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Same ol’ rap: Valley economy ranks low on list

By Don Shilling

Wednesday, June 17, 2009

By Don Shilling

The area ranks 90th out of the nation’s 100 largest in Brookings study.

The Mahoning Valley will shrug off any bad vibes that are created by a second consecutive study that ranks its economy as among the worst in the nation, local officials say.

“We’re poised to make some real progress once the downturn is over,” said Tony Paglia, senior vice president at the Youngstown/Warren Regional Chamber. “I’ve got a feeling we’re going to surprise some people who do these surveys.”

The Brookings Institution released a study today that ranked the Valley’s recent economic performance as 90th out of the nation’s 100 largest metropolitan areas.

Last week, Forbes ranked the Valley as one of 10 cities “with the longest road to recovery” from the national economic recession.

John McNally IV, a Mahoning County commissioner, said he isn’t bothered by these surveys or similar ones in past years.

“I don’t think it has any effect whatsoever. If anyone thinks otherwise, they are giving too much credence to these organizations that do these studies,” he said.

Companies that are considering opening business operations in an area don’t rely on such studies but will conduct their own research, he said.

In such cases, the Valley has shown that it can hold its own, Paglia added.

He pointed out that the Valley tied for seventh in the nation last year among midsized metropolitan areas in terms of adding new and expanded facilities. It was the first time the area has been in the Top 10 since Site Selection magazine began making the rankings in 1978.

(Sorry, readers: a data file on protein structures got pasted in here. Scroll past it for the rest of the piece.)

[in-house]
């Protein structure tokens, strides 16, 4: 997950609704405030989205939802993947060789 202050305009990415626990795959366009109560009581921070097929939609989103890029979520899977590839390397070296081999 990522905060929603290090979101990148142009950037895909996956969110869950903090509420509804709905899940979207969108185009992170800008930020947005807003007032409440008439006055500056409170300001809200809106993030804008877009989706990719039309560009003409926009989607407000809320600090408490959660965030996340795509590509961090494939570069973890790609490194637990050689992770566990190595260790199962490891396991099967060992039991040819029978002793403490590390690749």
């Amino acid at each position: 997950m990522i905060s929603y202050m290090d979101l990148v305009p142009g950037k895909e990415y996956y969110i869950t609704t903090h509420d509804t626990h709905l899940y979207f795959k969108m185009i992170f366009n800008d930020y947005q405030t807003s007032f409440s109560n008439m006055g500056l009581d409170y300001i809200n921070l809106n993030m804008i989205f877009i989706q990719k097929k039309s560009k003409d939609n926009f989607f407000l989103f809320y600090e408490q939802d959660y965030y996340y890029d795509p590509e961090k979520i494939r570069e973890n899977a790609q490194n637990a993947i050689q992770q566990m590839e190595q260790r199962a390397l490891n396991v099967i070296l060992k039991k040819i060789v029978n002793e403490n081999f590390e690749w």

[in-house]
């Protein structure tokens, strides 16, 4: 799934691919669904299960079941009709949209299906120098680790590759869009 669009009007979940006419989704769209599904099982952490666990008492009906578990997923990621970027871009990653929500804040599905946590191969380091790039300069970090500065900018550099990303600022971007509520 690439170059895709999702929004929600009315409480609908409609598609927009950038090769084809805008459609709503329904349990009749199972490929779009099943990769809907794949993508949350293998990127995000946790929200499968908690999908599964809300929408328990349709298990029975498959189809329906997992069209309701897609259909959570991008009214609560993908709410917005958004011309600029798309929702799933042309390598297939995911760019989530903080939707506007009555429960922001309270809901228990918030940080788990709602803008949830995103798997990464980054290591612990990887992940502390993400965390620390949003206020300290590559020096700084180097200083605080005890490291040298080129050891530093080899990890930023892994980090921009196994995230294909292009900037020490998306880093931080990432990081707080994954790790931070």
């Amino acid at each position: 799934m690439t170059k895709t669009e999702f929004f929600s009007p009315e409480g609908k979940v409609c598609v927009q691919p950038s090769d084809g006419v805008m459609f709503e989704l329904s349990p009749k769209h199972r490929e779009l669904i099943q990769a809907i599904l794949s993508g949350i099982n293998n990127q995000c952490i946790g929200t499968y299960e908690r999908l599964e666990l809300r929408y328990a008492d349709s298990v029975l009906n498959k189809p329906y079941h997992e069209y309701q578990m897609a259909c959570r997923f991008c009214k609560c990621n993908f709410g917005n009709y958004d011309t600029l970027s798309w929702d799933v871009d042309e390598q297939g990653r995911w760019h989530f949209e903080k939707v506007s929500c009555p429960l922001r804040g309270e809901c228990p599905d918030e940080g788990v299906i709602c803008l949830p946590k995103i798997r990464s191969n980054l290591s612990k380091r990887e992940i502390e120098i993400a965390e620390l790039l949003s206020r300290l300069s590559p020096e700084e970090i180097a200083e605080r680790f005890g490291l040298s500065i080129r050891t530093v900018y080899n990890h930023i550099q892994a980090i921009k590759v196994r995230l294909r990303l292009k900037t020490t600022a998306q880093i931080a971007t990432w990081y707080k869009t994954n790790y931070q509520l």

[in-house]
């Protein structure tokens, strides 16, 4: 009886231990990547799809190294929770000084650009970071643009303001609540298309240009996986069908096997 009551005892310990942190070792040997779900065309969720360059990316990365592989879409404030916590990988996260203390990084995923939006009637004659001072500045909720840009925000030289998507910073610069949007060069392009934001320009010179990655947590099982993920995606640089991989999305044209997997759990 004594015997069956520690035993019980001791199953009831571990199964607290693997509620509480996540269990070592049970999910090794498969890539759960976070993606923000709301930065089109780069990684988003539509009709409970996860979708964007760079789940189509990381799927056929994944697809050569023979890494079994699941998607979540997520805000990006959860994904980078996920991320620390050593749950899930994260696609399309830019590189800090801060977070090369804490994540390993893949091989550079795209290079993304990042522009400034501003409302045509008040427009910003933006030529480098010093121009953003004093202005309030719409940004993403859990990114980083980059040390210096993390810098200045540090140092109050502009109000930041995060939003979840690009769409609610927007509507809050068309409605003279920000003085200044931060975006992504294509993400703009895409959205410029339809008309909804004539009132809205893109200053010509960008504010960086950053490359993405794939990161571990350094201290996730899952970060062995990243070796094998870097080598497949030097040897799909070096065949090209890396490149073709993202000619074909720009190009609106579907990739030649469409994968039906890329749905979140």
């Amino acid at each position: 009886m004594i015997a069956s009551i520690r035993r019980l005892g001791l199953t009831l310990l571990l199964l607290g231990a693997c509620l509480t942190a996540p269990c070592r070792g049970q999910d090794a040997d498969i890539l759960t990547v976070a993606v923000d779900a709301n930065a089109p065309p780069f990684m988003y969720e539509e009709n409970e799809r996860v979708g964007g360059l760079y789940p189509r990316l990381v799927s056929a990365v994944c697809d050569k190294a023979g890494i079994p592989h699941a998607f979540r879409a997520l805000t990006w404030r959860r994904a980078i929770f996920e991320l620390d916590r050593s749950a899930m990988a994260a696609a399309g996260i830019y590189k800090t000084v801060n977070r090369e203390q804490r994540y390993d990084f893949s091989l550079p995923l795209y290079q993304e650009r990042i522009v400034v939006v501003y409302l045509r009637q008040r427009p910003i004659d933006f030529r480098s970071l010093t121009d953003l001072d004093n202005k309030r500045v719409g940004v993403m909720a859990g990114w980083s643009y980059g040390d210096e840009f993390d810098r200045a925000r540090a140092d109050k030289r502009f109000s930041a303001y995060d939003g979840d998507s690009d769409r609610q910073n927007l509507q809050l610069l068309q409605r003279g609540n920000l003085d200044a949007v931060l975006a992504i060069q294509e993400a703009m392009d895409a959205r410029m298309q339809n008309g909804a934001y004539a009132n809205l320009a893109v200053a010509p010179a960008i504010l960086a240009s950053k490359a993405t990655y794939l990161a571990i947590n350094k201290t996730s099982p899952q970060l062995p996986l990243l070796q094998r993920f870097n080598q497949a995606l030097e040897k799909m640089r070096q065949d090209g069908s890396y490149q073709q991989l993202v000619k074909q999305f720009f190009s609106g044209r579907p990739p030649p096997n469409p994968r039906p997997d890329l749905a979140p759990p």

Paglia said the chamber, which handles economic development for Mahoning and Trumbull counties, has been aggressively promoting the area. Starting a half-dozen years ago, the economic development staff has been visiting site-selection consultants who help companies narrow their list of targeted areas.

The chamber’s staff passes along information about the area’s property values, schools, work force and available industrial land.

Paglia said studies such as the Forbes and Brookings reports reinforce what local leaders already know — that the Valley’s economy is lagging behind the rest of the nation.

He noted, however, that the current recession and collapse of the housing market has created problems in more glamorous locations as well. The bottom 10 in the Brookings report had four Florida cities and three in California, while the 10 struggling areas listed by Forbes included New York City and Los Angeles.

Paglia said he is optimistic the Valley can move up in such rankings because of General Motors’ commitment to its Lordstown car plant, the technology companies in downtown Youngstown and the area’s young, aggressive political leaders.

The Brookings study ranked areas based on changes in employment, unemployment, housing prices and gross metropolitan product, or the value of goods and services produced in the area.

The Valley ranked 33rd in housing price changes but was listed as 92nd to 98th in the other categories.

The report noted that Youngstown, Detroit and Modesto, Calif., have been suffering much longer than the rest of the country. Employment in those areas peaked in late 2004 and early 2005 and has fallen since.

The report said all areas have lost jobs in the recession, but areas that are strong in education, government and health care have fared better than others.

“All metropolitan areas are feeling the effects of this recession, but the distress is not shared equally,” said Alan Berube, co-author of the report. “While some areas of the country have experienced only a shallow downturn and may be emerging from the recession already, people living in metro areas that are now performing weakest economically should prepare themselves for a long recovery period.”

The top performing areas were San Antonio, Texas, Oklahoma City, Austin, Texas, Houston and Dallas.